Innovative, new technologies and research are turning heads in radiation oncology

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Innovative, new technologies and research are turning heads in radiation oncology

por Lauren Dubinsky, Senior Reporter | October 05, 2015
From the October 2015 issue of HealthCare Business News magazine

“In our population, these are patients who don’t have that option — their lung function is too poor and their heart function is too poor,” says Woody. Before the emergence of lung SBRT, frail, medically-compromised patients with nodenegative inoperable NSCLC were often treated with external beam radiation therapy, which delivers lower doses over more treatment sessions. However, many of the patients experienced several side effects and the cancer often recurred. Since it was a retrospective study that evaluated only a small number of patients for less than two years, more research will be needed to confirm these results.
Mounting research
There used to be a notion that radiosurgery could only treat three or fewer tumors in a patient, but there was no data to support that. A study conducted in Japan and published in Lancet Oncology last year investigated how many tumors can reasonably be treated with radiosurgery.

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The researchers evaluated patients with two to four brain metastases and patients with five to 10 brain metastases who were treated with SRS at 23 facilities in Japan. They found that there is no difference in results between the two groups of patients. “That study, along with recently updated guidelines and the ASTRO recommendations, is really fueling a change in the way these patients are treated and for the betterment of these patients,” says Gilmore-Lawless. “In the past, patients with largernumbers of metastases would either not be treated or have whole brain radiation therapy and would frequently be viewed as futile cases.”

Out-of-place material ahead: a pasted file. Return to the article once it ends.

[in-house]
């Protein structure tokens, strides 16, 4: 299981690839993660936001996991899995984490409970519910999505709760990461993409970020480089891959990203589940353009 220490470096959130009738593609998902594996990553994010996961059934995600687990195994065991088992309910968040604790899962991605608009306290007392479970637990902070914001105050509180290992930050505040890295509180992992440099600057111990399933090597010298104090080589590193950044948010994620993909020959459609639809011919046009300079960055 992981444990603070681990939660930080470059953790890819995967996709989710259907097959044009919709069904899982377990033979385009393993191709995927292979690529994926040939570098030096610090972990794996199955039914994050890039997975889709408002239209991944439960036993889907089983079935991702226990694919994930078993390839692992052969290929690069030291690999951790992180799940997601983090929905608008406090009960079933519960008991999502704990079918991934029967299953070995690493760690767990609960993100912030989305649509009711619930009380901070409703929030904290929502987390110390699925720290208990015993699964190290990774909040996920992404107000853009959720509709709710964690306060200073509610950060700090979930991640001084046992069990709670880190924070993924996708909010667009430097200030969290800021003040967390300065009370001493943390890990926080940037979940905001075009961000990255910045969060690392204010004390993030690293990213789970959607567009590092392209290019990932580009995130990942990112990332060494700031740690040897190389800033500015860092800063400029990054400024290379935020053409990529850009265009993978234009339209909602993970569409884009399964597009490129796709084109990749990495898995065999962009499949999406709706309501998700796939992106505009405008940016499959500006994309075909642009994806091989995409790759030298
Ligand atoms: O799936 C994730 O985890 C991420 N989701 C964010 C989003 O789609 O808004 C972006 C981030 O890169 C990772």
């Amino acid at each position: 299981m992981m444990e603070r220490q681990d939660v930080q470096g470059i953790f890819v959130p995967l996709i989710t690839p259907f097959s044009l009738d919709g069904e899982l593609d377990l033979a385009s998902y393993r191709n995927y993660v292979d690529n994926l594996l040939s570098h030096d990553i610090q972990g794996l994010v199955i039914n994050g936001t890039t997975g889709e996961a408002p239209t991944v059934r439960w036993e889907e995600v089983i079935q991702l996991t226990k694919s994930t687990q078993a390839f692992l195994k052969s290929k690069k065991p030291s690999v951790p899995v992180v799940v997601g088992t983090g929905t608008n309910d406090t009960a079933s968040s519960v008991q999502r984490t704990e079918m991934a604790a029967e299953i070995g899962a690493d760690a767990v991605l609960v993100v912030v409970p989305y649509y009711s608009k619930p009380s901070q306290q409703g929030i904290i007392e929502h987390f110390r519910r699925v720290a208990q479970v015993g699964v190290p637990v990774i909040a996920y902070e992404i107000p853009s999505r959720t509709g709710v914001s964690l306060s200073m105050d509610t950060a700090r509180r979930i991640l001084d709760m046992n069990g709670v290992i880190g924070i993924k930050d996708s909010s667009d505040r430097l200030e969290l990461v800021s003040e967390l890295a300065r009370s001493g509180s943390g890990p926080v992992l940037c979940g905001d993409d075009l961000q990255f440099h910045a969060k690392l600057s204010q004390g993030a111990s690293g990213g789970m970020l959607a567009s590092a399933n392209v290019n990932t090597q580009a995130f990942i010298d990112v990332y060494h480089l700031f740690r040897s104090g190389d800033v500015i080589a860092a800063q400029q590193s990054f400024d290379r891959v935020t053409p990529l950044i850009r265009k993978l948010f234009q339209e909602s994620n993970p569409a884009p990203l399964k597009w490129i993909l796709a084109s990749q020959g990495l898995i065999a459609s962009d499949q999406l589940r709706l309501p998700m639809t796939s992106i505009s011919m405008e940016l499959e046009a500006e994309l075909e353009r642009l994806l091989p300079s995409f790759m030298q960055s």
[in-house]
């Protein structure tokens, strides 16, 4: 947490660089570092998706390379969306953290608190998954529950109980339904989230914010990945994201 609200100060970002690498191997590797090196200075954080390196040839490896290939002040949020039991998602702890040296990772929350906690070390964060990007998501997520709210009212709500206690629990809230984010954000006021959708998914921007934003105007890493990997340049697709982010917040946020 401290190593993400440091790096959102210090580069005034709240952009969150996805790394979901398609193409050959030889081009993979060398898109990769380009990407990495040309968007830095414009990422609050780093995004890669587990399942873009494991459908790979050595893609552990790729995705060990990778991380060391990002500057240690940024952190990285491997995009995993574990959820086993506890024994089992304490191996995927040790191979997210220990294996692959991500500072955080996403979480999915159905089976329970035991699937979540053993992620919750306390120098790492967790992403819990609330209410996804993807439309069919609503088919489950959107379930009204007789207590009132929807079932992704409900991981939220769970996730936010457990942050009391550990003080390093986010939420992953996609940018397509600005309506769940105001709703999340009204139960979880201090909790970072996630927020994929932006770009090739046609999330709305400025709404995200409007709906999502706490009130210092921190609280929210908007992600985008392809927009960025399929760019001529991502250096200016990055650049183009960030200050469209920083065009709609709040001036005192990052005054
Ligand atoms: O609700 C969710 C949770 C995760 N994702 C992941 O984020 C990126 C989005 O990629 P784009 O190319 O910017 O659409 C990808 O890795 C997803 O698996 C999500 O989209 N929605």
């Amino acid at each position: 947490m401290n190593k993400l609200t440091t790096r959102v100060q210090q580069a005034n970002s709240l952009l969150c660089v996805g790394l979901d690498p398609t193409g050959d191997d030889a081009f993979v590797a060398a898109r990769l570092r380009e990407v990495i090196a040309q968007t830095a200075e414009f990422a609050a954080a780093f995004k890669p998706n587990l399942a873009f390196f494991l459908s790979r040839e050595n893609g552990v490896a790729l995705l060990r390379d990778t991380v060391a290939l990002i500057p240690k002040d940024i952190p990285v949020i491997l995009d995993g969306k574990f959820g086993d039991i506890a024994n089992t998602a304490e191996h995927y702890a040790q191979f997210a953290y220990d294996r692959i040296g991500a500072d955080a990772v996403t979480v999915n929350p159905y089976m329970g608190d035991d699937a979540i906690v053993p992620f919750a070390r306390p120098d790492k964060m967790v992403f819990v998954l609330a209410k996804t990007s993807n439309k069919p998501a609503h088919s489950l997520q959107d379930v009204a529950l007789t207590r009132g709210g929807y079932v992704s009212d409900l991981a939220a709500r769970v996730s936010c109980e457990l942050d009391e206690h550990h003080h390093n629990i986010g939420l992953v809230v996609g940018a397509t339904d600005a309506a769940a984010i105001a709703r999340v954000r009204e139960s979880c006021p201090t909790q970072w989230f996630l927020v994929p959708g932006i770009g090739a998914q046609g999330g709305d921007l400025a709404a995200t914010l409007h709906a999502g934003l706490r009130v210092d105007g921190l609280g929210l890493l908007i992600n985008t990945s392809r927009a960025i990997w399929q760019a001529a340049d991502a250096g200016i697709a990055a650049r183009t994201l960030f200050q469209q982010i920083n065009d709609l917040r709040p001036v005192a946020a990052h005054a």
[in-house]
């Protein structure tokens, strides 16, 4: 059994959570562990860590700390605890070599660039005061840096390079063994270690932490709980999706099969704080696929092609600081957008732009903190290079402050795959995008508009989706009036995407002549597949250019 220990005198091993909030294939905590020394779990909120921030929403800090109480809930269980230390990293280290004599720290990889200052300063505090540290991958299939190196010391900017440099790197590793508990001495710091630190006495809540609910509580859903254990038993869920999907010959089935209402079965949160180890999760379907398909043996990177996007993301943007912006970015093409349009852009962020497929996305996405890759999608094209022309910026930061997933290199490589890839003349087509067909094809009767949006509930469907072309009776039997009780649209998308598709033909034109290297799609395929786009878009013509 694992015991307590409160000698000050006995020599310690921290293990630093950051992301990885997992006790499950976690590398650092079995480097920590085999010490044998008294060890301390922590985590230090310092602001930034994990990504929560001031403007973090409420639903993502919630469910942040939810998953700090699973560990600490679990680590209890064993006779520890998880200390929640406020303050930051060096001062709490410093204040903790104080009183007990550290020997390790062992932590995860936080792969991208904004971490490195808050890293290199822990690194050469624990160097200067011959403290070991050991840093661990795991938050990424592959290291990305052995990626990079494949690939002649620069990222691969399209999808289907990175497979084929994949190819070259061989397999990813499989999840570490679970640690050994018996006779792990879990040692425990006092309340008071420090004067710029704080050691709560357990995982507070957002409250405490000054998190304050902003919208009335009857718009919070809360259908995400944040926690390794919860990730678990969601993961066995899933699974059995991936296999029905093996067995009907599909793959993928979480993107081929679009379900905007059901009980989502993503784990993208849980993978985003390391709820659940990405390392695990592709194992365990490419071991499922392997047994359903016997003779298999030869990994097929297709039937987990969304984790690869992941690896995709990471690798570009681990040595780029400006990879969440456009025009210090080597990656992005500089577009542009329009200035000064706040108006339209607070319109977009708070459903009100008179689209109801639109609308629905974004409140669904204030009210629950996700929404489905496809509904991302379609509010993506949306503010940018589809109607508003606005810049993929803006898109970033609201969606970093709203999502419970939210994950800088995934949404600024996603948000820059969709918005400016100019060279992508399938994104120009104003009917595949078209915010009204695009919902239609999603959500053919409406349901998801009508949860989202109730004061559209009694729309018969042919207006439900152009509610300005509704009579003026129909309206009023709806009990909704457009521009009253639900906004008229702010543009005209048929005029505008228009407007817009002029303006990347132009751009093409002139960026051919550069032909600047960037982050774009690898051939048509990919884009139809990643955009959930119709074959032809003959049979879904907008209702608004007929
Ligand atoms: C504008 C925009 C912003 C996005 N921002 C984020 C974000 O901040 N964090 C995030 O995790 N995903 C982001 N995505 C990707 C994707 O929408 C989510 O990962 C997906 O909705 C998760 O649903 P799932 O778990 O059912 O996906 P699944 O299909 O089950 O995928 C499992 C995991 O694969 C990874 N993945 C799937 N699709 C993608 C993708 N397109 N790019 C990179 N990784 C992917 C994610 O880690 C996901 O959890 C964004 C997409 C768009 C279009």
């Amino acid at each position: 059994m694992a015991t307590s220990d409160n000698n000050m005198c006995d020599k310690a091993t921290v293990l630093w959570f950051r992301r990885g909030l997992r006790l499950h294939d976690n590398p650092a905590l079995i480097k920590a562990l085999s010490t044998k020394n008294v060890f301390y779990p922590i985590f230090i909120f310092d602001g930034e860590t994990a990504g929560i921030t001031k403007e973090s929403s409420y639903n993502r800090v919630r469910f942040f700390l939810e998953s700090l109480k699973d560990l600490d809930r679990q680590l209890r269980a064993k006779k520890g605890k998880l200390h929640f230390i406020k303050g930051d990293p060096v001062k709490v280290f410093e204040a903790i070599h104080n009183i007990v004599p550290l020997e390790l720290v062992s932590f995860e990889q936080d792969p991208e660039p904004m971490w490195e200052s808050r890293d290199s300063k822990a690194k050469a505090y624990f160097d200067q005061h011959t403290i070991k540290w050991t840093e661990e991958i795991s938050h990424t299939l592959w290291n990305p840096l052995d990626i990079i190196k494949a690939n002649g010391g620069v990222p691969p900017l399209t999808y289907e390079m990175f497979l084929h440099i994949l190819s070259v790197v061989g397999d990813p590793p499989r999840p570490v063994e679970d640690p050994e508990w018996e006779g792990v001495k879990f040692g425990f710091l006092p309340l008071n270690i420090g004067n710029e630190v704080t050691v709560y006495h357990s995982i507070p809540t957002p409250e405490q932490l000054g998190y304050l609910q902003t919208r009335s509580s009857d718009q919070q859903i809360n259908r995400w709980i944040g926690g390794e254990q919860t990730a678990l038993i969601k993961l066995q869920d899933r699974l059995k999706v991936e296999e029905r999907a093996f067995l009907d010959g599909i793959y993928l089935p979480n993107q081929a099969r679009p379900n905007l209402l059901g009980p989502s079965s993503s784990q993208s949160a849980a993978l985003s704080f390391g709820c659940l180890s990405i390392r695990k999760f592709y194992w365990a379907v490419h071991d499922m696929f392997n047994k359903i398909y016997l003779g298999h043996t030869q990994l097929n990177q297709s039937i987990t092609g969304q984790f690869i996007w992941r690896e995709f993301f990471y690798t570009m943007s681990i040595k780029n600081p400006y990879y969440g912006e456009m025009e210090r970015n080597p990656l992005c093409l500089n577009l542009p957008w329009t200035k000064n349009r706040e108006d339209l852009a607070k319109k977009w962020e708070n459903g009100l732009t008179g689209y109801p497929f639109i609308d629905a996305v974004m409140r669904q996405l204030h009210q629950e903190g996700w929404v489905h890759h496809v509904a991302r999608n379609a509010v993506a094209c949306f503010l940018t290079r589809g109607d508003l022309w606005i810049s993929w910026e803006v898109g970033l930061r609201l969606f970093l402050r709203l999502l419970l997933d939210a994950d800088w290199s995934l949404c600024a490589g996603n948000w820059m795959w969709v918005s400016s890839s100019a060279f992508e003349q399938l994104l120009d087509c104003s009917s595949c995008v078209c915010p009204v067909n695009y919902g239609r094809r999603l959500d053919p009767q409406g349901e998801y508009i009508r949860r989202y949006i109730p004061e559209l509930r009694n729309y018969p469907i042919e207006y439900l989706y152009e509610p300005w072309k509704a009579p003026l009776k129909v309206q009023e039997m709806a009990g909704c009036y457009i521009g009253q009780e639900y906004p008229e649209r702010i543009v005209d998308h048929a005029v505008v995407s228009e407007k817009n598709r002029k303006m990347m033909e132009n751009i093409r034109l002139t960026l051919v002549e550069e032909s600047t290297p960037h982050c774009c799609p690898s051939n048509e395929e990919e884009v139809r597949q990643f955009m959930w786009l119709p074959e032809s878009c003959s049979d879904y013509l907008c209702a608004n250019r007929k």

The researchers know that it’s not a number issue, but rather the volume of tumors. Insurance companies are even willing to reimburse cases when patients have more than three metastases, says Gilmore-Lawless. Another area that many studies are looking into is the combined use of radiosurgery and drugs. The health care industry is trying to figure out which drugs are the most effective, whether there are safety issues with the combined use of drugs and radiosurgery, and what the optimal drug strategy is.
“There is an emerging belief that radiosurgery could play a role in activating the immune system potentially synergistically with immunotherapy to achieve better results,” says Gilmore-Lawless. “This is a promising new area of ongoing investigation and nobody has the answers here yet.”

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